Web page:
In a moment when we seem inebriated with our own self-esteem with little hope of achieving it by the intoxicating route we have chosen, it may seem odd to speak of God laughing sarcastically at the little efforts of humankind to establish its status and prerogative. Yet the psalms choose just that image when their writers imagine the Lord who rules over the nations surveying efforts to unseat him.
This laughter is a fine sound—a manner of euangelion—for those Israelites who find themselves encircled by gentile foes whose declared enmity against the God of Jacob must have concrete consequences for his daughters and sons. Often the mention of heaven cackling at their designs is preceded by some statement on their part to the effect that ‘no one hears’ or ‘no one sees’.
Take Psalm 59. There the writer is preoccupied with what appears to be a bellicose threat by gentiles against the people of Israel and/or Judah. His description of warfare in canine terms is gripping:
Each evening they come back,
howling like dogs and prowling about the city.
There they are, bellowing with their mouths,
with sharp words on their lips—for “Who,” they think, “will hear us?
Then the sound of laughter:
But you laugh at them, O LORD;
you hold all the nations in derision.
O my strength, I will watch for you;
for you, O God, are my fortress.
My God in his steadfast love will meet me;
my God will let me look in triumph on my enemies.
The image marks moves against Yahweh’s sovereignty over his world as the stuff of lunacy. It seems prudent from a certain level but laughable when the proper perspective is gained.
Or take, more famously, Psalm 2, a paean of confidence in the Lord’s historical architecture and the status of his anointed king:
Why do the nations conspire,
and the peoples plot in vain?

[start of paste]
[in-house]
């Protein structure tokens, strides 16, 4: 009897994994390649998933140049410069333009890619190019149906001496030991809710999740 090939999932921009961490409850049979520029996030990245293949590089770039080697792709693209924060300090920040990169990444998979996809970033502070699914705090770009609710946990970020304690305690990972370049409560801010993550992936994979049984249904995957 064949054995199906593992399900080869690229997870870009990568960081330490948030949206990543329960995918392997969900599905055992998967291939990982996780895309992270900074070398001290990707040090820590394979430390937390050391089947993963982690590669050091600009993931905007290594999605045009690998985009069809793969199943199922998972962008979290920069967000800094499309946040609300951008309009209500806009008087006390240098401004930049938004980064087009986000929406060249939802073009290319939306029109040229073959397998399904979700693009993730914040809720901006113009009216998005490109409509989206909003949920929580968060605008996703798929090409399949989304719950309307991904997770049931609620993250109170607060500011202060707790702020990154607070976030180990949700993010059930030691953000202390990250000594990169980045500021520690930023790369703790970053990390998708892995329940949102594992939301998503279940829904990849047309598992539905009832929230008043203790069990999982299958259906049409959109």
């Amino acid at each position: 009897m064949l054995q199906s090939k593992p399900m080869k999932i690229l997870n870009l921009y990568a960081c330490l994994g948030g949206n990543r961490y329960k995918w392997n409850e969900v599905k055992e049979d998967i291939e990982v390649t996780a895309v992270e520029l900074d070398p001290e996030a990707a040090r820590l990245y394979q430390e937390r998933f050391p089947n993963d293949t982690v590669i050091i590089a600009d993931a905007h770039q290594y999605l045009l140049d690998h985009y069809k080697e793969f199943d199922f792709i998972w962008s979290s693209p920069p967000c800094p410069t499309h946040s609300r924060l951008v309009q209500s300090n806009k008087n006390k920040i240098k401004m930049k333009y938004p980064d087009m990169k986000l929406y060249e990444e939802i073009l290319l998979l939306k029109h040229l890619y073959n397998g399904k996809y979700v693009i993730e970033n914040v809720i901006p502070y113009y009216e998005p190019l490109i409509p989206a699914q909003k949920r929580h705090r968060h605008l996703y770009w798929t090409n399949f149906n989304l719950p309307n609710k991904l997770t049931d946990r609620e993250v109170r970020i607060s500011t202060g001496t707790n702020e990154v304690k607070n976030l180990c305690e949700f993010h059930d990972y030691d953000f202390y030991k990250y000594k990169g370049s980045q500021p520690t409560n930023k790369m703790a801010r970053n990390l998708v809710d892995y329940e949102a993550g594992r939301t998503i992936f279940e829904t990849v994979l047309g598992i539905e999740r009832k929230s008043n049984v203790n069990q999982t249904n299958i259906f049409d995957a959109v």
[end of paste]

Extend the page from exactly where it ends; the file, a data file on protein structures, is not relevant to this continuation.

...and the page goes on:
The kings of the earth set themselves,
and the rulers take counsel together,
against the LORD and his anointed, saying,
“Let us burst their bonds asunder,
and cast their cords from us.”
He who sits in the heavens laughs;
the LORD has them in derision.
Then he will speak to them in his wrath,
and terrify them in his fury, saying,
“I have set my king on Zion, my holy hill.”
It would be a too common mistake to read into such scoffing hilarity an adversarial role on the part of Yahweh towards the nations as nations. To the contrary, the same material presents a commitment to their redemption that is at points breathtaking in its scope and beauty. Yet there runs through such passages a strong current of humility and sometimes humiliation. That is, redemption in the psalms and prophets comes to the nations as they subject themselves to the God of Jacob and sometimes to Jacob/Israel itself. Needless to say, the history of interpretation has labored long to discern just what shape such subjugation—forced or embraced with joy—might take.
When this variety of divine laughter is heard, it is not leveled against non-Jews in toto, but rather against the nations as they seek to escape the determined sovereignty of Yahweh not only over his people Israel but over the whole created world. For the writers who indulge in the genre, the Yahwhs realm includes not just his Abrahamic tribe but also—the phrase is important for its fixing of God’s attention on people—the tevah, the ‘whole inhabited world’.
It is folly, indeed it stands as something of a joke, that little men should think themselves capable of resisting such ruling power.
It is more to their benefit, the literature seems to suggest, to find his mercy in his force, his goodness in his counsel. His future—veiled by the apparent bewilderment of chaos—in the story.